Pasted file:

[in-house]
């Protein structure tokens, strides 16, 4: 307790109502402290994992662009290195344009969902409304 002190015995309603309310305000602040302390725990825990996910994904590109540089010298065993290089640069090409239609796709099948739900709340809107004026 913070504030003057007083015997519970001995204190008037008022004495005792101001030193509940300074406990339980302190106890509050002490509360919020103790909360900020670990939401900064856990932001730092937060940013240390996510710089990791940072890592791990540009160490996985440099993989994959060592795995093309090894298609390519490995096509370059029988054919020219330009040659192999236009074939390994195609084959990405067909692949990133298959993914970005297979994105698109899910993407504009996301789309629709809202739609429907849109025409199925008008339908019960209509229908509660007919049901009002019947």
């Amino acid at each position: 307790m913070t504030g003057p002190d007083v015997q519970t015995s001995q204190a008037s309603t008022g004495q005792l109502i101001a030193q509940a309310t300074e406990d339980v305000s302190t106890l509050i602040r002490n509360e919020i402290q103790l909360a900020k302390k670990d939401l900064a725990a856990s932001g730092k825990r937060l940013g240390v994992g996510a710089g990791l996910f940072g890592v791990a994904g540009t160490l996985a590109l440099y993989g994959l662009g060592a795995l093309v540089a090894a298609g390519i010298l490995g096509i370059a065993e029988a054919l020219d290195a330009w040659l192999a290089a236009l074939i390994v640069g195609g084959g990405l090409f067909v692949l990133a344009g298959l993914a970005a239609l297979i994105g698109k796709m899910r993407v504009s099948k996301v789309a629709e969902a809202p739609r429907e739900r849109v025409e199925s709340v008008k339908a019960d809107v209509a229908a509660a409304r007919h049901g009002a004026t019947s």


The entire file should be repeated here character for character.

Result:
[in-house]
């Protein structure tokens, strides 16, 4: 307790109502402290994992662009290195344009969902409304 002190015995309603309310305000602040302390725990825990996910994904590109540089010298065993290089640069090409239609796709099948739900709340809107004026 913070504030003057007083015997519970001995204190008037008022004495005792101001030193509940300074406990339980302190106890509050002490509360919020103790909360900020670990939401900064856990932001730092937060940013240390996510710089990791940072890592791990540009160490996985440099993989994959060592795995093309090894298609390519490995096509370059029988054919020219330009040659192999236009074939390994195609084959990405067909692949990133298959993914970005297979994105698109899910993407504009996301789309629709809202739609429907849109025409199925008008339908019960209509229908509660007919049901009002019947």
């Amino acid at each position: 307790m913070t504030g003057p002190d007083v015997q519970t015995s001995q204190a008037s309603t008022g004495q005792l109502i101001a030193q509940a309310t300074e406990d339980v305000s302190t106890l509050i602040r002490n509360e919020i402290q103790l909360a900020k302390k670990d939401l900064a725990a856990s932001g730092k825990r937060l940013g240390v994992g996510a710089g990791l996910f940072g890592v791990a994904g540009t160490l996985a590109l440099y993989g994959l662009g060592a795995l093309v540089a090894a298609g390519i010298l490995g096509i370059a065993e029988a054919l020219d290195a330009w040659l192999a290089a236009l074939i390994v640069g195609g084959g990405l090409f067909v692949l990133a344009g298959l993914a970005a239609l297979i994105g698109k796709m899910r993407v504009s099948k996301v789309a629709e969902a809202p739609r429907e739900r849109v025409e199925s709340v008008k339908a019960d809107v209509a229908a509660a409304r007919h049901g009002a004026t019947s």